“I’m sorry, I was wrong!”
How very difficult to say these words!
It is accurately said that it is easy to be an angel when nobody makes you angry, but there are enough people who will make you angry. We’re told that 19th Century German statesman Prince Otto von Bismarck once became so angry at the criticism of a professor, that he challenged him to a duel. Protocol had it that the one challenged was to have the choice of weapons.
The professor made his choice…sausages! He sent word to Bismarck, along with a pair of sausages, that one sausage was safe to eat. The other had been poisoned with trichinae, which would cause a slow and lingering death, or at least long invalidism. He informed the prince that he should choose which sausage to eat and said he would eat the other one. Bismarck sent the message back, “I have destroyed the sausages and ask that you be my guest at dinner this evening. After due consideration I feel I may have been slightly in error. I believe an agreement can be reached.”
When others argue with us, we always have a choice. We can meet them on the dueling field, where one will clearly win and the other will lose, or we can meet them half way and see where we could be wrong.
A funny story is told about General George Patton from his World War II days. He once accepted an invitation to dine at a press camp in Africa. Wine was served in canteen cups but, obviously thinking he was served coffee, Patton poured cream into his cup. As he stirred in sugar, Patton’s aide warned him that his cup contained red wine and not coffee.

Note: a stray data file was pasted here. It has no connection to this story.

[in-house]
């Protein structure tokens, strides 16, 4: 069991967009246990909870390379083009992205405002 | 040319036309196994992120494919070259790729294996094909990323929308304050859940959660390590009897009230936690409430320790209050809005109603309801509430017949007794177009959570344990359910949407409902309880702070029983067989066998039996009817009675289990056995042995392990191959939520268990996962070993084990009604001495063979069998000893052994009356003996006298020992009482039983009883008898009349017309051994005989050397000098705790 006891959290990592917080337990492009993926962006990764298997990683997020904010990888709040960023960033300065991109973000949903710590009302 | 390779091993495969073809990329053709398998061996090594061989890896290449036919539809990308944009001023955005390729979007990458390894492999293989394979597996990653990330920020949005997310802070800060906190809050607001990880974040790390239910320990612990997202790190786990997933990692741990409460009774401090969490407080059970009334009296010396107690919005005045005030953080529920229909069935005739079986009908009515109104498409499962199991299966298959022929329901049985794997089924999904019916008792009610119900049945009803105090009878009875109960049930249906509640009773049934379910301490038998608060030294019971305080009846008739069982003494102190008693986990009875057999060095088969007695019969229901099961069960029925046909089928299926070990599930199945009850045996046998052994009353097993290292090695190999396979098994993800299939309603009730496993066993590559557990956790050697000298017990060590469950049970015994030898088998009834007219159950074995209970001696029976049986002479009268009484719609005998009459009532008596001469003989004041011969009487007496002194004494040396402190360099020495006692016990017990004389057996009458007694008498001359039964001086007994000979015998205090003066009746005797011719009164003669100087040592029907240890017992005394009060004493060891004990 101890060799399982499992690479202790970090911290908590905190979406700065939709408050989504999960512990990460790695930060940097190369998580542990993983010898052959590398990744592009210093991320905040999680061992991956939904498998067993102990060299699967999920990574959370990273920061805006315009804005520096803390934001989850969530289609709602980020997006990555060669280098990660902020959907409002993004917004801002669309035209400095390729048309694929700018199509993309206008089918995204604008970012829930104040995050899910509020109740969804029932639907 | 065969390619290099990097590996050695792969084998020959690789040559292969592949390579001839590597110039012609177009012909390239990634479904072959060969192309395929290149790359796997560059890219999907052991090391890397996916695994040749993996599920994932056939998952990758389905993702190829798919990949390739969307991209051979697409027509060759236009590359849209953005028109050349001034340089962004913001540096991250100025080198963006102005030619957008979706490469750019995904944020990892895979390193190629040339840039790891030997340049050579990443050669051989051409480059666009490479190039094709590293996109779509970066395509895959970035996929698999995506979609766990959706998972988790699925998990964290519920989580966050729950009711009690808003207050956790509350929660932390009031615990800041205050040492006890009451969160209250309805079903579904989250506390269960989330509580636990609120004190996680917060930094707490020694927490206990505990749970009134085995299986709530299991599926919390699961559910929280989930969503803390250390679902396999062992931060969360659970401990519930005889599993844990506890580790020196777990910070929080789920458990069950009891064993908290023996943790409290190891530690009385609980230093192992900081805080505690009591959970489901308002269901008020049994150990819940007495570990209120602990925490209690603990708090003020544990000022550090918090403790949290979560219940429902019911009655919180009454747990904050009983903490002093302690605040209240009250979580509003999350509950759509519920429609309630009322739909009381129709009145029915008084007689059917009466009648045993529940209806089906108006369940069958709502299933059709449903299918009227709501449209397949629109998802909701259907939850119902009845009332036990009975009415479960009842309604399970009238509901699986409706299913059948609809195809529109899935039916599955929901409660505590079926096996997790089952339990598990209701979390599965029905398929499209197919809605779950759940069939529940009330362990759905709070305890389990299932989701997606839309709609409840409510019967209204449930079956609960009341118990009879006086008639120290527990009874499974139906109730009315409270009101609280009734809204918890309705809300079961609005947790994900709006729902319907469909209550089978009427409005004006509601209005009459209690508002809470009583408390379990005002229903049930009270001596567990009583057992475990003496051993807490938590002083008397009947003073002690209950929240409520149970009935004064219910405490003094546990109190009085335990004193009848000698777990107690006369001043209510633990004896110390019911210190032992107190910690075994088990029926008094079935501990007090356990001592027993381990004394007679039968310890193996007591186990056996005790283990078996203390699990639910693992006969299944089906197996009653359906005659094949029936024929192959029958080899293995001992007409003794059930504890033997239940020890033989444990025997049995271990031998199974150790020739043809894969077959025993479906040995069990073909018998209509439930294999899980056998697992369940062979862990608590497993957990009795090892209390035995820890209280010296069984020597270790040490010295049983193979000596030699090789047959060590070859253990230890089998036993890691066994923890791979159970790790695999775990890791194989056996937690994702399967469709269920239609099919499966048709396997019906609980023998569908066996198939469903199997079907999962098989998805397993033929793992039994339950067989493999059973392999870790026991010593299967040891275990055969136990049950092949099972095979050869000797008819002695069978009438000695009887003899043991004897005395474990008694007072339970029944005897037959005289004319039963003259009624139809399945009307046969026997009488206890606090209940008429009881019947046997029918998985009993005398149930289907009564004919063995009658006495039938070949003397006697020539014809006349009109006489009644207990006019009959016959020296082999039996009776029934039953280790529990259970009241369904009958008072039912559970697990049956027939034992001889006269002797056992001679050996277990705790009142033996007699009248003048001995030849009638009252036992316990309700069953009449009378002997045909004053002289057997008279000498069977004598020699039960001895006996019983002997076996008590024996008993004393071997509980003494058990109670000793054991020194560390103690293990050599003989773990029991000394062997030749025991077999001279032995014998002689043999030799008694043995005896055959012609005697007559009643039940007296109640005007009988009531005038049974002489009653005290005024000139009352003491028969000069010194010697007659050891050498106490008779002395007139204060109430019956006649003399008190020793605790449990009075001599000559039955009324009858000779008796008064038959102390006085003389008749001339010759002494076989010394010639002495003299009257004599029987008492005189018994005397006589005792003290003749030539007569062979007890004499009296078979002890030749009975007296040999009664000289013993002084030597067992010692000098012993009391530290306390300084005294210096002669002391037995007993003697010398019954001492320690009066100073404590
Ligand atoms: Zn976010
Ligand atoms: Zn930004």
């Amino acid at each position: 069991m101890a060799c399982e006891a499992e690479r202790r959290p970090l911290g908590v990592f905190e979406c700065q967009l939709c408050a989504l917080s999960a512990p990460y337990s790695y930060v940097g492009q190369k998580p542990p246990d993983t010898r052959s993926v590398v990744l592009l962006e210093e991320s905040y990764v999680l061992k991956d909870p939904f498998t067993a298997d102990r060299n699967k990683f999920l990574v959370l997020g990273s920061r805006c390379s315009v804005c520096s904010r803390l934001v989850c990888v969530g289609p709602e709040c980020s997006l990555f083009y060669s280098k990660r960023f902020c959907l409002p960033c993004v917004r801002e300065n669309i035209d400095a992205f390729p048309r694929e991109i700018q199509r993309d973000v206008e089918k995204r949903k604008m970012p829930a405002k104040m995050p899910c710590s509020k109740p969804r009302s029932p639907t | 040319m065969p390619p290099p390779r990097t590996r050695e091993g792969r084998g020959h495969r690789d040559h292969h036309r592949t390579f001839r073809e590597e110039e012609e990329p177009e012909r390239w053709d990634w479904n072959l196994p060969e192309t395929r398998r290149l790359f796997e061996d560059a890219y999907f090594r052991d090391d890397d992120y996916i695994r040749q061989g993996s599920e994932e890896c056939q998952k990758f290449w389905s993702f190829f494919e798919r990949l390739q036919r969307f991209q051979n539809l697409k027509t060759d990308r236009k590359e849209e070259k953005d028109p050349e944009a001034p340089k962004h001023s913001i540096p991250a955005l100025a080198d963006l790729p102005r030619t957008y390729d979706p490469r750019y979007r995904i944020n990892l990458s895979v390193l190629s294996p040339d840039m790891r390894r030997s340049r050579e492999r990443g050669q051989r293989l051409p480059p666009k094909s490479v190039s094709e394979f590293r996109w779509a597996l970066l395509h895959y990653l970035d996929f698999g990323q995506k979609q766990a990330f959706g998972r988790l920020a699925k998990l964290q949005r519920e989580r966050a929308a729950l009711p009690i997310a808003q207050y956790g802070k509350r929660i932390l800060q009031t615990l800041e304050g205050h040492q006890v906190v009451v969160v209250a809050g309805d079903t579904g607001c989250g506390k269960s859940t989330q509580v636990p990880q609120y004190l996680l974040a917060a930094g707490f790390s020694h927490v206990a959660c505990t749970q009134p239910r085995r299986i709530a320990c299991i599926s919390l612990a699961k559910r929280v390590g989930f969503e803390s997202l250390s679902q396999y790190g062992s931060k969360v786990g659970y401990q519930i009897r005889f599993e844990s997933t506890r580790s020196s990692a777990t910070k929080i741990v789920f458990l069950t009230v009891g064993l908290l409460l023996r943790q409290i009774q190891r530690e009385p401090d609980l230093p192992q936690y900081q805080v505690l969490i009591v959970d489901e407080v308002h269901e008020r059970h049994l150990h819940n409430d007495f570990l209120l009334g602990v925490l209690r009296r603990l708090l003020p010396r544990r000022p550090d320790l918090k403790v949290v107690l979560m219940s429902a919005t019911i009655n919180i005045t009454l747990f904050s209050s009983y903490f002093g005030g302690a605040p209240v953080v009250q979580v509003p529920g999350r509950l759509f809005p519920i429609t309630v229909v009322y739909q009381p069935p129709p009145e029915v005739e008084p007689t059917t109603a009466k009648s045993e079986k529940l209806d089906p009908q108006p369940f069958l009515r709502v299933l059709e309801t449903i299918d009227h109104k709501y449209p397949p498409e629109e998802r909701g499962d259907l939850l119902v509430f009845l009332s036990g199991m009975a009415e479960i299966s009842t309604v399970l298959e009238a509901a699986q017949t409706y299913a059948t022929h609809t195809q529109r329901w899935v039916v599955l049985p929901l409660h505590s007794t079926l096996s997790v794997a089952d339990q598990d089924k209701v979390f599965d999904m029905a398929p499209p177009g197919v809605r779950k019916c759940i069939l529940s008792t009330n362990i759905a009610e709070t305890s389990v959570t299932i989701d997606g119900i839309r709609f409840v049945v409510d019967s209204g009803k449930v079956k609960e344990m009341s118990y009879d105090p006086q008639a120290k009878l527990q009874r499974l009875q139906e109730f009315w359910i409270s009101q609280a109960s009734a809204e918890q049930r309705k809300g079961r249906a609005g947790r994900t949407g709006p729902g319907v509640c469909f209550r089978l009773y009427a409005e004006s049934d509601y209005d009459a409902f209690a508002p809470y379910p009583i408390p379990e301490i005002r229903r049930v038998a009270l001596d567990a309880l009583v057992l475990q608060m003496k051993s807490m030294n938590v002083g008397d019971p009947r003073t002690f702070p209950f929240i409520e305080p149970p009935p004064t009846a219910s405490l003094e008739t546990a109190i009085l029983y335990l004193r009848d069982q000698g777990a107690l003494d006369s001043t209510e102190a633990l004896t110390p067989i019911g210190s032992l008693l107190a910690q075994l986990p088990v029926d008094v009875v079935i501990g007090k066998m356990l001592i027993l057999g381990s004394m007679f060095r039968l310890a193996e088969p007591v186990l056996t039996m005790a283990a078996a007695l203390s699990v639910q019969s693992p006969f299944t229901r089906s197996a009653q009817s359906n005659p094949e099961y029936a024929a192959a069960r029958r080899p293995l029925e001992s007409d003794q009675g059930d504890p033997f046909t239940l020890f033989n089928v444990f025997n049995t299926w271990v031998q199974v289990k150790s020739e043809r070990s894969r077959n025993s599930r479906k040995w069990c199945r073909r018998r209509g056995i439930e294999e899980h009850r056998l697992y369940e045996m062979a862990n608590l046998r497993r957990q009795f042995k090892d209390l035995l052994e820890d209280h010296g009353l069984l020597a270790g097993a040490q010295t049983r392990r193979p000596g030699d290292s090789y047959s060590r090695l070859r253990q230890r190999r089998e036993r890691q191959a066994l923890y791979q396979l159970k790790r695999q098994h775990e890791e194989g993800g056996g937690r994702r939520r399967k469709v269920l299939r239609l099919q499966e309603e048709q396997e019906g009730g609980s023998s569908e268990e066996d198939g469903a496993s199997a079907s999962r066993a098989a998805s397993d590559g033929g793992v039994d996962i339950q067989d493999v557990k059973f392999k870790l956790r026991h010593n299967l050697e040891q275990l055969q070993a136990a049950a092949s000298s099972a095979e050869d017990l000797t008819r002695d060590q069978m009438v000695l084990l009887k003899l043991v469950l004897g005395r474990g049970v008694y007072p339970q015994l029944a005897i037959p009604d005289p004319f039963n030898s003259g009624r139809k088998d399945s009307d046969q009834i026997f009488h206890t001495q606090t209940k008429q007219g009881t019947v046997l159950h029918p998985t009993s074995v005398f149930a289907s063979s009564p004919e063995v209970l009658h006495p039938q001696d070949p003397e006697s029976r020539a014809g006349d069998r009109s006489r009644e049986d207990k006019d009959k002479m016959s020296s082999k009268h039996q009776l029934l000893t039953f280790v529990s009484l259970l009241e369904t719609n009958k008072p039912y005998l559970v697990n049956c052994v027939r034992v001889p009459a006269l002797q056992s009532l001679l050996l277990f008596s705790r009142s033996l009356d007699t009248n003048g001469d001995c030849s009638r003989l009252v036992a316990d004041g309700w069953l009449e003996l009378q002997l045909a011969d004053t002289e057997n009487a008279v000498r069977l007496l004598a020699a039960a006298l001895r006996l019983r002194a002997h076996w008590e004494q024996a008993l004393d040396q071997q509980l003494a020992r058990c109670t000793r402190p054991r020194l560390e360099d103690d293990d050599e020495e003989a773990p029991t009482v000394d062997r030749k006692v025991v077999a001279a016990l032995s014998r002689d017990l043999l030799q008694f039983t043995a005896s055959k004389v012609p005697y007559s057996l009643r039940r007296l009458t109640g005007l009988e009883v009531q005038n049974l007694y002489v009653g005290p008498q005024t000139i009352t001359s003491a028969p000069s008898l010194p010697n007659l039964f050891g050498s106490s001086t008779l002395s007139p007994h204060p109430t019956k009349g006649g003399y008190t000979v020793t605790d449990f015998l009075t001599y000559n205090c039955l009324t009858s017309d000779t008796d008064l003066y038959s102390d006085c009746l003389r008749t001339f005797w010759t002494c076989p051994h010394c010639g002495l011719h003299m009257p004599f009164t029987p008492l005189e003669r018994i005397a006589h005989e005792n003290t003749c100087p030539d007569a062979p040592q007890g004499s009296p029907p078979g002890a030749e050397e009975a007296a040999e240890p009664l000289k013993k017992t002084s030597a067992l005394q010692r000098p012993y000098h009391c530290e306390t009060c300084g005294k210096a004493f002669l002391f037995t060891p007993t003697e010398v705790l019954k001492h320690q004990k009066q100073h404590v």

I’m sure you’ve all seen the movie, ‘Patton’! Now if you remember, General Patton could never, never be wrong. Without hesitating he replied, “I know. I like my wine this way.” And he drank it!
Can you imagine how terrible the concoction must have tasted?
I have related both these stories because ever so often I see something of myself, and perhaps most of us, here. It is difficult to admit mistakes. It is hard to admit when we are wrong.
Three of life’s most difficult words to say are, “I was wrong.” But they are also three of the most powerful words we can utter. “I was wrong” breaks down barriers between people. It brings estranged people together. And it creates a climate where intimacy and love may flourish. You may be surprised at how positively many people respond to the words, “I’m sorry, I was wrong”!
Naturally, it is a risk. But to admit when you are wrong is not to confess that you are a “bad” per¬son, simply an honest one, and true friends will appreciate you for it.
It takes guts but try it..!
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